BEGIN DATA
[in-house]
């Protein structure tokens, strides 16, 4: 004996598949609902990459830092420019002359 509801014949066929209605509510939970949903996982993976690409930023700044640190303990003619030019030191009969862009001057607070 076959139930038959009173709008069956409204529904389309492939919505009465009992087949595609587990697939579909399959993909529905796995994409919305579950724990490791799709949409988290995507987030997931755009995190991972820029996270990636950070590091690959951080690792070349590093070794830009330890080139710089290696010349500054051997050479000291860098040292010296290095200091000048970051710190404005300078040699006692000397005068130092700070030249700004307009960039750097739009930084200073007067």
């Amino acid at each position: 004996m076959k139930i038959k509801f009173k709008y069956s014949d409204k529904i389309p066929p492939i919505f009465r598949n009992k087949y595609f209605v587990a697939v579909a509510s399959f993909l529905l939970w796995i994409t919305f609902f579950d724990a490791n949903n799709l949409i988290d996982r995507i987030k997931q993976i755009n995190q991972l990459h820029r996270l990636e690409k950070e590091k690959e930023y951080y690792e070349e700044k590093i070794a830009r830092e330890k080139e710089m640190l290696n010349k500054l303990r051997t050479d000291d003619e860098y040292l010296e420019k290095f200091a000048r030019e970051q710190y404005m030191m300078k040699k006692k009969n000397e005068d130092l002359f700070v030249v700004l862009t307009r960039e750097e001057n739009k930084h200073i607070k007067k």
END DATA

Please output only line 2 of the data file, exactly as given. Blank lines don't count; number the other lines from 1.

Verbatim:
């Protein structure tokens, strides 16, 4: 004996598949609902990459830092420019002359 509801014949066929209605509510939970949903996982993976690409930023700044640190303990003619030019030191009969862009001057607070 076959139930038959009173709008069956409204529904389309492939919505009465009992087949595609587990697939579909399959993909529905796995994409919305579950724990490791799709949409988290995507987030997931755009995190991972820029996270990636950070590091690959951080690792070349590093070794830009330890080139710089290696010349500054051997050479000291860098040292010296290095200091000048970051710190404005300078040699006692000397005068130092700070030249700004307009960039750097739009930084200073007067």